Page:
Animaniacs: How These '90s Characters Are Handling Our Chaotic World

Everyone's favorite childhood cartoon is back in reboot form with a lot to live up to, and yet might be exactly what everybody needs right now.

Recently there’s been an endless supply of reboots in television and movies. Some have been great quality, while others are just… unnecessary. Hulu just gave us something beautiful, however; a reboot that can break the fourth wall and discuss reboots. Yes, the Animaniacs are back in 2020, after ending their run from 1993 to 1998. 

The Steven Spielberg cartoon was full of classic physical stretchy cartoon humor, political and pop culture references, and all-around witty writing… you know, an animated sketch comedy show for kids. The reboot had a lot to live up to, along with a complicated new world to unleash commentary upon. How did it hold up?

There’s a strong start in a fantastic first episode. The Warner siblings take a musical number to run through the big changes in the world they’ve “missed,” concerning technology, the economy, and recent elections. They let the audience know that the writers are basically sending out a letter from where they are in 2018. They stop short of fully addressing Trump because they admit they know it’s 2020, but don’t know anything of the past two years leading up to it. 

Then they make “wild guesses” as to what they’re still missing between 2018 and 2020, and all I can say is… wow. The Warners are safe from and know nothing about The Virus. While they didn’t guess “global pandemic,” they did mention bunkers and it hits a little close to home.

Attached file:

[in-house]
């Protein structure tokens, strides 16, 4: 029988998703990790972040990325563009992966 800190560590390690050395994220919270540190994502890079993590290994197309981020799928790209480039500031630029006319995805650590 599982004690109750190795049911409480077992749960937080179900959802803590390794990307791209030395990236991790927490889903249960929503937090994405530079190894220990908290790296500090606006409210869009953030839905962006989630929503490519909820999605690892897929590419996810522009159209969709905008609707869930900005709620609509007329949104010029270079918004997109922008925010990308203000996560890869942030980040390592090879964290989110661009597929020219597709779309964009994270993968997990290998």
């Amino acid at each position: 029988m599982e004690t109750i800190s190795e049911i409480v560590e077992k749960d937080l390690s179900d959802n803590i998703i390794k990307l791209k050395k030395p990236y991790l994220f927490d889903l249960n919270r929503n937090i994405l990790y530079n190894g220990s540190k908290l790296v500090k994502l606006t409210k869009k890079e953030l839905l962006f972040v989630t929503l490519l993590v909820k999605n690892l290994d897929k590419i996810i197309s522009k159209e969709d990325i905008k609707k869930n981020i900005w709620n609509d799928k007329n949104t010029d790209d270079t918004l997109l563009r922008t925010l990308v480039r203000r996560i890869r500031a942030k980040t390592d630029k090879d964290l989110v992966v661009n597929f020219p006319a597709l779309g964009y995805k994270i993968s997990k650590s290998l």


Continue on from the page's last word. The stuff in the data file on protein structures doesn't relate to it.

The Animaniacs also had a giant orange elephant in the room. They had to, at some point, addressing Trump. There’s a catch though. They haven’t been around for the past four years, and it seems as though anything satirical about him has already been saying and done to death. Yet saying nothing is just not an option for a show that’s topical, and isn’t afraid to take a political stance. He was the president (for them is) and has affected our lives too much to just pretend he wasn’t around at all.

I think, however, they did the best job they possibly could have. Their mentions were brief but cutting. Then everyone moved on to bigger, better, and more important stories to tell. He wasn’t worth their time, and thankfully he won’t even be a person in the absolute center of the spotlight soon anymore anyway. Kids watching the reboot 20, 30 years from now might not even get the subtler references, and that is the best future we could have possibly hoped for.

There were definitely different approaches possible for how to extract the Animaniacs and throw them into the 21st century. Ask how they would actually act if they were real and living in 2020. I would much rather have that version of the show than one that just pretends nothing changed and “tablets,” and “social media” are just things that don’t exist. Yes, it’s a little jarring to hear Yakko say “Facebook,” but I think overall it’s worth it.

Also, be warned that people who are holding this new reboot up to an impossibly high standard are probably just misremembering the original show. You can’t compare their best sketches to all of the new ones. The Warner siblings are doing a lot of the heavy lifting in 2020, whereas a great Warner’s sketch happened every handful of episodes in the ’90s surrounded by less memorable characters… sorry, Rita and Runt. Sorry, Mindy and Buttons.